Oracle Forms and Microsoft Access use different underlying technologies to present screens to users. In contrast, Oracle HTTP Server renders HTML through a Web browser. As a consequence the design of screens and items is markedly different.

When thinking about screen design, some screen layouts commonly used in Oracle Forms are not readily reproducible in Oracle Application Express. Oracle Application Express renders a complete HTML page and does not support the concept of windows and canvases. Oracle Application Express also has a limitation of one tabular form per page. Therefore, it is important to understand that it may be difficult to exactly reproduce the screen layouts of the source application. This also presents opportunities to redesign some of the key business processes and potentially streamline them or include addition paths to provide greater flexibility.

For example, a common layout in Oracle Forms, such as a master-detail-detail form, can be redeployed using a master form with reports for each of the detail views that link to separate pages for editing these details. These same detail pages can also be accessed from elsewhere in the application very easily.

Oracle Forms often uses the same screen for both querying records and then updating a single record at a time. This is achieved by performing a query directly on the form used for updating a single record. Oracle Application Express does not support the notion of Enter Query and Execute Query. Therefore, the conversion project generates an interactive report where records can be queried with a link to a form for editing a single record.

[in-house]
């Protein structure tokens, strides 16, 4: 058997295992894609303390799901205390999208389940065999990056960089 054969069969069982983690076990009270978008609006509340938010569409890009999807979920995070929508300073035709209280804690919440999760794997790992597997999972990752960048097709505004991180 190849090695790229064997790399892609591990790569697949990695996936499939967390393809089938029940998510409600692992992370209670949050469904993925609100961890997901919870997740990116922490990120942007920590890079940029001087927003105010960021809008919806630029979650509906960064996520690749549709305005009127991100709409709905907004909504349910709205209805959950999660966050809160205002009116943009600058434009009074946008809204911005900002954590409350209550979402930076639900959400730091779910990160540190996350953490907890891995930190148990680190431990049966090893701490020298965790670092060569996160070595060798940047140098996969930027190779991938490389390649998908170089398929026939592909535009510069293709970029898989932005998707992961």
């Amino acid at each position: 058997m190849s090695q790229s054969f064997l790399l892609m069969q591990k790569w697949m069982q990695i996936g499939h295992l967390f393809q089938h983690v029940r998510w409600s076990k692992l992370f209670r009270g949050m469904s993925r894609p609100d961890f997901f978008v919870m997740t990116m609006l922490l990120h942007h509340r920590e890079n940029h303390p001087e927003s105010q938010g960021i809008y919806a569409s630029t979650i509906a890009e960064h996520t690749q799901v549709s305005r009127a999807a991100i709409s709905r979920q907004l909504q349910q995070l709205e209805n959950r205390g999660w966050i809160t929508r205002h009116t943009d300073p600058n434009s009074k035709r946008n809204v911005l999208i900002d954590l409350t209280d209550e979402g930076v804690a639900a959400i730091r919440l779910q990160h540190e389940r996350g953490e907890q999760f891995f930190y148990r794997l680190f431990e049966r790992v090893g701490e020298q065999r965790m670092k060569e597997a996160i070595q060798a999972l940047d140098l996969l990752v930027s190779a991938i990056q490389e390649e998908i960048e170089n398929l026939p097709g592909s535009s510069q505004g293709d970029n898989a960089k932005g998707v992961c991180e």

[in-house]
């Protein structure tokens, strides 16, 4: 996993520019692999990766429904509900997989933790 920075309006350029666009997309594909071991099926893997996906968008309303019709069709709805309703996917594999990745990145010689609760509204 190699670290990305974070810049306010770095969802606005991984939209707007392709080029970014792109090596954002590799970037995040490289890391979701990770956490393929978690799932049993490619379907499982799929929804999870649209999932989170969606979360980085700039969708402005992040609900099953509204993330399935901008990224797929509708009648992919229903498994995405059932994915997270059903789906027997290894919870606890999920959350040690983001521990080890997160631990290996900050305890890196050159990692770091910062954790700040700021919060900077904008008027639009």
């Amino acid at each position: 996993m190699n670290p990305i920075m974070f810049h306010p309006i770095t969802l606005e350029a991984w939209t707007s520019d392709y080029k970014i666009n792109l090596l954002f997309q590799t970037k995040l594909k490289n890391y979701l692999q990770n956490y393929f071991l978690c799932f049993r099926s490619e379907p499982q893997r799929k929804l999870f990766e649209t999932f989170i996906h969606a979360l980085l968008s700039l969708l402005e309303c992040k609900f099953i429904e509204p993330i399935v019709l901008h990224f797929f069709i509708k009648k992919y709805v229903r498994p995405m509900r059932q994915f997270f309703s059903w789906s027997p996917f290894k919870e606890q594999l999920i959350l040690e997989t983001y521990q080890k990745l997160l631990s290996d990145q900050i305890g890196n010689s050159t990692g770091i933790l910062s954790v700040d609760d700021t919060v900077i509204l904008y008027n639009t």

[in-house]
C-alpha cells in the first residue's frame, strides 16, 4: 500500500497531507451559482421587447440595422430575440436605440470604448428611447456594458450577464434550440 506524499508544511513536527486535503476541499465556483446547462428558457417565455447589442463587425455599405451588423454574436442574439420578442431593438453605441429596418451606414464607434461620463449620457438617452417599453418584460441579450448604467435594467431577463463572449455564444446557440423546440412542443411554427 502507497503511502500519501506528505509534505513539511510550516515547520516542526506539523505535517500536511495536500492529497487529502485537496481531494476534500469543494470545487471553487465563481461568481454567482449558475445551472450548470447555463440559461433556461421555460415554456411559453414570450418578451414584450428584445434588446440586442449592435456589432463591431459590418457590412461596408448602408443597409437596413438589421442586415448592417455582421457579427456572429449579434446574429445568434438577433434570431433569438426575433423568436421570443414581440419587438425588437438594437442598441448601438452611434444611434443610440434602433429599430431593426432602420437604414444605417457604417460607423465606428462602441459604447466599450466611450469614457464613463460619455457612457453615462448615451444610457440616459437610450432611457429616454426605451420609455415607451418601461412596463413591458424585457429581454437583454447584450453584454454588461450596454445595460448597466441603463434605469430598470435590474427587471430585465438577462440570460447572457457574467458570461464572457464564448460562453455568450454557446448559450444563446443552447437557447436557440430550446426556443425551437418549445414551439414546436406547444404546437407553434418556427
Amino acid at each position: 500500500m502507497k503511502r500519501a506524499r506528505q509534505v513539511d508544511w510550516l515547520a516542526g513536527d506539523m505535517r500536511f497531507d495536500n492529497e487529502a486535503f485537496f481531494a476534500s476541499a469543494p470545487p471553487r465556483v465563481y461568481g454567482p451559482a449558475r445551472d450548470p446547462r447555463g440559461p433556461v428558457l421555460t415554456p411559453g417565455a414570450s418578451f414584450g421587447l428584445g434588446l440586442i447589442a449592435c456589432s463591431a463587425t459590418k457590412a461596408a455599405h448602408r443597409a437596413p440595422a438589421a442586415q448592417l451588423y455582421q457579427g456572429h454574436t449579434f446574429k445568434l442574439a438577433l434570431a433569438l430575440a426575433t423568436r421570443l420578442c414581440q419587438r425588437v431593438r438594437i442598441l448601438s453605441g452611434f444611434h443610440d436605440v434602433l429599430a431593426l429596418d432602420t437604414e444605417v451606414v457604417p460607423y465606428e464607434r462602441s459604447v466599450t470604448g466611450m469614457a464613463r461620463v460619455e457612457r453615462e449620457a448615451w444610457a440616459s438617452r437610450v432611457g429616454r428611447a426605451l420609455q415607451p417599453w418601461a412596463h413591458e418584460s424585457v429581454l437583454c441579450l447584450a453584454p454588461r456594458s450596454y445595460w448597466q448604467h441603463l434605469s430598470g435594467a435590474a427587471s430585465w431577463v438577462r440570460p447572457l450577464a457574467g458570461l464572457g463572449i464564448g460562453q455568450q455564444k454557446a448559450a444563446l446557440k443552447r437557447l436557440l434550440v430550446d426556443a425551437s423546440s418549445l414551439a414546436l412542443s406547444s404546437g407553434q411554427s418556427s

Oracle Application Express does not support coordinate positioning of fields on a page out-of-the-box, but uses HTML tables to set out elements such as labels and items. Items can be specified with attributes (such as New Line, New Field, Column Span, and Row Span) to determine how items are located within the HTML table.

About Business Logic Replication

One of the major facets of converting from either Oracle Forms or Microsoft Access is replicating the business user interface specific logic. It is important to separate business logic from logic for manipulating the user interface. Given the differences in user interface implementation, the majority of the associated logic from the original application will no longer be relevant. Oracle Application Express uses processes, computations, and validations to implement business logic. Some logic can also be replicated by utilizing default and source values within the Oracle Application Express item definition.

The key to ensuring your new application performs correctly is to understand how and when each of these functions operates. The ability to add conditional logic to any component within Oracle Application Express (including regions, items, branches, processes, computations and validations) also provides extensive flexibility when replicating the original business logic. For more information, see "Implementing Business Logic".

Creating an Oracle Application Express Migration Project

In an Oracle Forms conversion project, the data structures are already defined in an Oracle Database and do not necessarily need to be migrated. However, with Microsoft Access the data structures and data must first be migrated across to Oracle using SQL Developer. For more information on how to migrate data structures "Migrating a Microsoft Access Application".

Once the data structures are correctly implemented into a schema accessible to Oracle Application Express, then the basic process for conducting a conversion is to load the source application files into a project. The project is designed to show all the applicable components and provide the ability to generate an initial application design. After reviewing the project components and selecting the valid screens, reports, and items to be included, you can generate an Oracle Application Express application. With both a Forms Conversion project and an Access Migration project, some components loaded into a project cannot be generated. To learn more about generation capabilities and workarounds, see "Oracle Forms Generation Capabilities and Workarounds".